• Last, but definitely not least, be authentic. Create something that you know consumers will enjoy - something unique that is worth sharing. Show your audience that you care about their experience, and that you want them to have a great time. Interact, motivate, inspire and, above all, engage, engage, engage!

Experiential Marketing Examples 

The best way to appreciate the power and potential reach of an effective experiential marketing campaign is by looking at those who've gone before. Let’s take a look at a few well-known examples of successful experiential marketing campaigns over the years.

The Friends Cafe 

I’m sure most of us either remember or have heard of the 90s hit sitcom, Friends, about a group of 20-something New Yorkers? Well, it may have been almost two decades since the TV show broadcast its final episode, but the brand still lives on.

Up until not long ago, it was possible to visit an exact replica of the Friends Central Perk Cafe. You could order a coffee, sit on the famous orange couch, and take photos to share on social media. The cafe gave people the chance to relive their love of the hit TV series and share their experiences with their friends. Although the cafe has since closed, there are still replicas and pop-up events in cities around the world including Manchester and Shanghai.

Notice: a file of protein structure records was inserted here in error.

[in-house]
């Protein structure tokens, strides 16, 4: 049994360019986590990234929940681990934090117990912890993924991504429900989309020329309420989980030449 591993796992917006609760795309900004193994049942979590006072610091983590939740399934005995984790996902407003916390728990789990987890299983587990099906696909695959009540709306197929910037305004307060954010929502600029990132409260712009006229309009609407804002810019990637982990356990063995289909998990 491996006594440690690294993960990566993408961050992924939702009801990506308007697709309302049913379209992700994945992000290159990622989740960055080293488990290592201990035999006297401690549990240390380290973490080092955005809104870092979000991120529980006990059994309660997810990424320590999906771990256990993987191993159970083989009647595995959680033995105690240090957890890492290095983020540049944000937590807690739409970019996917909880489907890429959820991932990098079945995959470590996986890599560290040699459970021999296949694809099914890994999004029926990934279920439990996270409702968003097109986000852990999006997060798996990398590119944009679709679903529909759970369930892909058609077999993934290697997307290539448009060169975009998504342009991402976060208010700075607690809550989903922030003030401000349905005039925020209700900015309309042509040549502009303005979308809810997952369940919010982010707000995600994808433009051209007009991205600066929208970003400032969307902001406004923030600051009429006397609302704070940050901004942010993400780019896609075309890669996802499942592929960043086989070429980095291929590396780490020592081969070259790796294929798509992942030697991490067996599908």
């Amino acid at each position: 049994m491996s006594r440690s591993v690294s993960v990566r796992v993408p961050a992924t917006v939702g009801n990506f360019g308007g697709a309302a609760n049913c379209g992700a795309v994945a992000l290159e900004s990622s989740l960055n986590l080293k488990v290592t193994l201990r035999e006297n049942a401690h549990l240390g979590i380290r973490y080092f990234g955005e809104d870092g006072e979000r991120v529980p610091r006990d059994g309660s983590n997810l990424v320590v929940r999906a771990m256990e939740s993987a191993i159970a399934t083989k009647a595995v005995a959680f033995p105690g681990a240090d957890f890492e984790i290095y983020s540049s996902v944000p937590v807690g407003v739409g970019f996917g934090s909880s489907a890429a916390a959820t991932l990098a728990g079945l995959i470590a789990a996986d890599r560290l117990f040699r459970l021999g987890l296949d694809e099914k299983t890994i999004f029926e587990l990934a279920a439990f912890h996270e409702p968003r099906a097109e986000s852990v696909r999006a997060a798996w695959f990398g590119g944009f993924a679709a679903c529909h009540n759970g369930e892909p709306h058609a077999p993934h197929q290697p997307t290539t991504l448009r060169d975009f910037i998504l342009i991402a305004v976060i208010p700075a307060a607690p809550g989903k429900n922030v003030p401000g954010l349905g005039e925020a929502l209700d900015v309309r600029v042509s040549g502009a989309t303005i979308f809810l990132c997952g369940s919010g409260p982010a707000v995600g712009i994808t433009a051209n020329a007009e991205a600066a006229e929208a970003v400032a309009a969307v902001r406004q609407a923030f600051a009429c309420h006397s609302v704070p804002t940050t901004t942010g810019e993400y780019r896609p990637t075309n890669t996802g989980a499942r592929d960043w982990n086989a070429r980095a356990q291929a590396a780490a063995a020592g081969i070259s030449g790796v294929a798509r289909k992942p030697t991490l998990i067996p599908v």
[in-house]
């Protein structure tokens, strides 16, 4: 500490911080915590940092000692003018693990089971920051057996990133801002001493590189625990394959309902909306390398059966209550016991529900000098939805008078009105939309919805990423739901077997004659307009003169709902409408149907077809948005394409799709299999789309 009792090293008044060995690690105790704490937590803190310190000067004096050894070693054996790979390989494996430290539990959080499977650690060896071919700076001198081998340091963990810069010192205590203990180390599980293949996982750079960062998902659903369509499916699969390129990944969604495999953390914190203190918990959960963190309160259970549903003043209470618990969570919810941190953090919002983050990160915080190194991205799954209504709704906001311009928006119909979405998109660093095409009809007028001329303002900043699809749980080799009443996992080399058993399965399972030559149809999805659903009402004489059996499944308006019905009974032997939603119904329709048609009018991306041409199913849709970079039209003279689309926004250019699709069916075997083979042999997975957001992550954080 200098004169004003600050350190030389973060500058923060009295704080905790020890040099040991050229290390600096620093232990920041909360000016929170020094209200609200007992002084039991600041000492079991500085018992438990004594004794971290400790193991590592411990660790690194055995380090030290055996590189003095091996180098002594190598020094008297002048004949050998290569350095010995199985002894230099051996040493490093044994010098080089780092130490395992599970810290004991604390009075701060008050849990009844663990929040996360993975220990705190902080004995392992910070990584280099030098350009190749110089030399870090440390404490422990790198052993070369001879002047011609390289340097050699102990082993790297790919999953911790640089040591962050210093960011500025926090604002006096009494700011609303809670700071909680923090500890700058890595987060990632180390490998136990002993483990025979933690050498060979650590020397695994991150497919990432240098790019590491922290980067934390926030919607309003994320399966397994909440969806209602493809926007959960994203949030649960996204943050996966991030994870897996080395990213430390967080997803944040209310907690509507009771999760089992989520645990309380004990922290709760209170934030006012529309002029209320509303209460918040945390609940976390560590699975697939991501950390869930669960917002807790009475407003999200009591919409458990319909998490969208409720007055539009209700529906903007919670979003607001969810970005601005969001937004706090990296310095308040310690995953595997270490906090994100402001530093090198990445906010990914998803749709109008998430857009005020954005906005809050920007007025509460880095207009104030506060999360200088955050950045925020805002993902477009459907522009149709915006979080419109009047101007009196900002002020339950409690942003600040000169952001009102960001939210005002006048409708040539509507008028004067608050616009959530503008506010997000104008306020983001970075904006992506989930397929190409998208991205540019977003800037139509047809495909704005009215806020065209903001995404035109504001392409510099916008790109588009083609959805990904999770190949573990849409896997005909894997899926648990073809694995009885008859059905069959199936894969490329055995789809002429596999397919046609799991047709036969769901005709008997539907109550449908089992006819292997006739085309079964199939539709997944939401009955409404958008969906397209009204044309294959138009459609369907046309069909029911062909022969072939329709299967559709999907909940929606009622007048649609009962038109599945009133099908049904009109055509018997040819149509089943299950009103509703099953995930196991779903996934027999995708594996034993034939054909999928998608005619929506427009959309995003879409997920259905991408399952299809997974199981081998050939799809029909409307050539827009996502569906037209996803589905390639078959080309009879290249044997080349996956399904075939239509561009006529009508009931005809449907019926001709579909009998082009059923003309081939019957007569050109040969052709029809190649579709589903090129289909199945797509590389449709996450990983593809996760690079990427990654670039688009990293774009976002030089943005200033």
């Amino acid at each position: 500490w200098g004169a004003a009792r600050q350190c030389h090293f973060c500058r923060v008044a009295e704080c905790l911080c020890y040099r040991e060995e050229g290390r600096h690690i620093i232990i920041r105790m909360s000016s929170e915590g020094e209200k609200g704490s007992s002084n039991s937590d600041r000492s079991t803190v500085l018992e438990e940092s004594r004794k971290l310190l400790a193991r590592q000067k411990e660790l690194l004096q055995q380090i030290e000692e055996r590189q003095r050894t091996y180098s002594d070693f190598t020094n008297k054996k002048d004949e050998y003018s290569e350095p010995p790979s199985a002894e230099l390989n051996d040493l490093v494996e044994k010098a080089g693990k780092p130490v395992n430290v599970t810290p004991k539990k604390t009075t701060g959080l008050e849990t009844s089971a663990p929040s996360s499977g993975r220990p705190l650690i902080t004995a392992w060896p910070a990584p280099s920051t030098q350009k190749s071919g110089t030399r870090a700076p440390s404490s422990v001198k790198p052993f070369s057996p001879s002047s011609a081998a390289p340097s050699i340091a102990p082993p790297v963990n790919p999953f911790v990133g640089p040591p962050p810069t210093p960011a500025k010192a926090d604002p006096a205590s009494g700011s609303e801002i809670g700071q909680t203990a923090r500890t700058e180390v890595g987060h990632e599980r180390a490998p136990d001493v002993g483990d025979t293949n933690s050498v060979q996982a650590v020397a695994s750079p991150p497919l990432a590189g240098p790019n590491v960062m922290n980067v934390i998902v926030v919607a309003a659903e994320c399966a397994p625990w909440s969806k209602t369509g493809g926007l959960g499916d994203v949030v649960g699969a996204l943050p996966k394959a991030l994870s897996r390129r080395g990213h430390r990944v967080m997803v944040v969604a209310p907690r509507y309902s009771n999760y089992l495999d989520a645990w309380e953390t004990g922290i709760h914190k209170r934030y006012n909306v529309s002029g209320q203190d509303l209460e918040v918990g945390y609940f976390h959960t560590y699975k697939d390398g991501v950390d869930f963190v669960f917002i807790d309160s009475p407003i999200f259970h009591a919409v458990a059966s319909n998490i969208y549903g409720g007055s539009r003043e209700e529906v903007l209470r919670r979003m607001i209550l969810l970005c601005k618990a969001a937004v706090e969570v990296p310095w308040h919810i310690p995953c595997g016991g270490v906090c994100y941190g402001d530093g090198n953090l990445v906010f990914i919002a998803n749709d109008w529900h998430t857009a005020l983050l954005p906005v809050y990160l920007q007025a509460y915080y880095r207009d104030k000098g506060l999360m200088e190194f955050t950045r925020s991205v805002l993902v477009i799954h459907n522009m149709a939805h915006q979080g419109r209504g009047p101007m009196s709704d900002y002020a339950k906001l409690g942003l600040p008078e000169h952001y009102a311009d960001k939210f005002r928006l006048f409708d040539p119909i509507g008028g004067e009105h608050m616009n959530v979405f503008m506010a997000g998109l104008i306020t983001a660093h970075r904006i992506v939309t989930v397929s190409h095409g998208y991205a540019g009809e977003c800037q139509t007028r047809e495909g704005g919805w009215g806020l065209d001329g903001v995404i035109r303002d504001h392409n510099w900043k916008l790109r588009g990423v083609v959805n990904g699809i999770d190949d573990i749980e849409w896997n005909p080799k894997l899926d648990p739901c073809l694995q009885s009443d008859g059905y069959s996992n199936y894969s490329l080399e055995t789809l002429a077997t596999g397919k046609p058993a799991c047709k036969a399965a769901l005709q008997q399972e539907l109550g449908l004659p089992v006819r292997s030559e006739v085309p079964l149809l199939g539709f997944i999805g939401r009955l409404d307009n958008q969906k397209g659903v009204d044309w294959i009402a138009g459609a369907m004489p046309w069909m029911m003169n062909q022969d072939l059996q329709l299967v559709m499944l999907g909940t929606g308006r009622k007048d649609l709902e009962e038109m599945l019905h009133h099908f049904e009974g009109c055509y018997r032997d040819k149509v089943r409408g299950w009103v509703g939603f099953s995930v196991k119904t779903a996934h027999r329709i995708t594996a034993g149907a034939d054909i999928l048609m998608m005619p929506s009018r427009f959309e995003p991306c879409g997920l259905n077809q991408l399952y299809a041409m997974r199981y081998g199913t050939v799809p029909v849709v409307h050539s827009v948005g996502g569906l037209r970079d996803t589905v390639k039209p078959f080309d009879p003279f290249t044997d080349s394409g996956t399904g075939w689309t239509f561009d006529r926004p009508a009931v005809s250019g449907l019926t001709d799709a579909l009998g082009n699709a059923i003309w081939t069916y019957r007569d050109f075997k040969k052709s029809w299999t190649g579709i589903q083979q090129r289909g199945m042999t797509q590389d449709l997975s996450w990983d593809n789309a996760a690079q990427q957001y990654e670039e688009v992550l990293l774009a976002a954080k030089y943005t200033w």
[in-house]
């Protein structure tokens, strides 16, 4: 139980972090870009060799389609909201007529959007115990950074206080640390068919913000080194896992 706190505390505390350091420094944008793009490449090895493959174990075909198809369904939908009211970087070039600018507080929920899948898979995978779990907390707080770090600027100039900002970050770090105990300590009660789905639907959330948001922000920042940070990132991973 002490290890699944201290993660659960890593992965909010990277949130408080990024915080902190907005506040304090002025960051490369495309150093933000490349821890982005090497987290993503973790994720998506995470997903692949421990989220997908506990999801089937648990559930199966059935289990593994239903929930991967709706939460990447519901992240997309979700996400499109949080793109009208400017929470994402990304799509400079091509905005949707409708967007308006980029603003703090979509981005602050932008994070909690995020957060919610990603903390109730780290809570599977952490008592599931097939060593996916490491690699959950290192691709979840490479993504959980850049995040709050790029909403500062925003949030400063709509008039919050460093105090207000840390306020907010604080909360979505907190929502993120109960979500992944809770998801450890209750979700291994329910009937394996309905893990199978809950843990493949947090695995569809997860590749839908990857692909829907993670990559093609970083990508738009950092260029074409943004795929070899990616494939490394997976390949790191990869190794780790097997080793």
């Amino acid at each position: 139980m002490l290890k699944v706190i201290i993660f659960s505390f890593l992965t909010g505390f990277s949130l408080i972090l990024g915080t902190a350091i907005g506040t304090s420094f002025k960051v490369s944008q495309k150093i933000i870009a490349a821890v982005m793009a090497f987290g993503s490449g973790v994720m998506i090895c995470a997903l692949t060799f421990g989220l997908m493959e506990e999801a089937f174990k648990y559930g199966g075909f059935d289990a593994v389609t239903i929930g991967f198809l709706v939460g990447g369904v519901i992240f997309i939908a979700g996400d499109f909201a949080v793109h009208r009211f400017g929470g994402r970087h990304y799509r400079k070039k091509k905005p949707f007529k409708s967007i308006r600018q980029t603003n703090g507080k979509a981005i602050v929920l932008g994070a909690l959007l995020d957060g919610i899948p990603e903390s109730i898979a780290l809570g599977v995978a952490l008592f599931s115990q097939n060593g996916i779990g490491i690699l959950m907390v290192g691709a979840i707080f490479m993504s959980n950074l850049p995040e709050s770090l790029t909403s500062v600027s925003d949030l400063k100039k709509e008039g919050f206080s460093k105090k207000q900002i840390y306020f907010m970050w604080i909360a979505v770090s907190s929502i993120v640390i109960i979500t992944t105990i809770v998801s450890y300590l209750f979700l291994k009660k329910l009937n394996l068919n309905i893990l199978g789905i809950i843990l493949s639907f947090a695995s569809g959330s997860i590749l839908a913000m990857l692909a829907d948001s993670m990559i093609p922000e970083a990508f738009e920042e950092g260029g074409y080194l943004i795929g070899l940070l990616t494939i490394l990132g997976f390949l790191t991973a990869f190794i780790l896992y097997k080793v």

Volkswagen: Piano Staircase 

Volkswagen also launched a very successful experiential marketing campaign back in 2009 when they turned a subway staircase in Stockholm into a giant piano. Each step/key played a different sound as commuters climbed up and down the stairs, and it didn’t take the public long to tap into the music. Before long there was a notable increase in people using the stairs vs the nearby escalators. The automobile giant had tested a valuable theory known as “The Fun Theory” where people are far more likely to change a behavior (such as taking the escalator) if the alternative looks fun.

What was Volkswagen’s angle? On the surface, it was encouraging the public to make healthier choices and have fun along the way. Fundamentally, it was about motivating consumers to try new things, preparing them for VW’s then-upcoming range of environmentally friendly products.

Pop-Up Shops 

Pop-up shops are perhaps one of the most successful examples of an effective experiential marketing campaign. With a pop-up shop, businesses will rent a temporary space, brand it, promote it online, and hold a memorable launch event or party. The goal of a pop-up shop is to create an experience that allows customers to engage with a brand in a new and exciting way. 

The most famous example of someone who truly made the most of experiential marketing is Kylie Jenner. She has created a billion-dollar fortune from pop-up events designed to promote her brand and products. Having an Instagram following of 156M also helps.

 

The Secrets of Viral Marketing

Shanon Roberts

International Digital Marketing Strategist